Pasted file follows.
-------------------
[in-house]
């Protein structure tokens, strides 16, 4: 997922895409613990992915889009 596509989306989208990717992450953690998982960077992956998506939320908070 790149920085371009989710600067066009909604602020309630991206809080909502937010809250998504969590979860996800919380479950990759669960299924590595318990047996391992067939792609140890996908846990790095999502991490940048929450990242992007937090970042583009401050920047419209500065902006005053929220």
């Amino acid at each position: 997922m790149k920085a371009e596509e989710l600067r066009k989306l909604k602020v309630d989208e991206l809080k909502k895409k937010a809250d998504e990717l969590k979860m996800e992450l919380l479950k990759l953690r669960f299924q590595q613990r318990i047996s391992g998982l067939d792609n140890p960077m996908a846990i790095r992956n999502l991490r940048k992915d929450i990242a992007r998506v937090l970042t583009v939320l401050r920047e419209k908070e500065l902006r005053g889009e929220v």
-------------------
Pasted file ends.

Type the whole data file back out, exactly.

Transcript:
[in-house]
């Protein structure tokens, strides 16, 4: 997922895409613990992915889009 596509989306989208990717992450953690998982960077992956998506939320908070 790149920085371009989710600067066009909604602020309630991206809080909502937010809250998504969590979860996800919380479950990759669960299924590595318990047996391992067939792609140890996908846990790095999502991490940048929450990242992007937090970042583009401050920047419209500065902006005053929220």
């Amino acid at each position: 997922m790149k920085a371009e596509e989710l600067r066009k989306l909604k602020v309630d989208e991206l809080k909502k895409k937010a809250d998504e990717l969590k979860m996800e992450l919380l479950k990759l953690r669960f299924q590595q613990r318990i047996s391992g998982l067939d792609n140890p960077m996908a846990i790095r992956n999502l991490r940048k992915d929450i990242a992007r998506v937090l970042t583009v939320l401050r920047e419209k908070e500065l902006r005053g889009e929220v």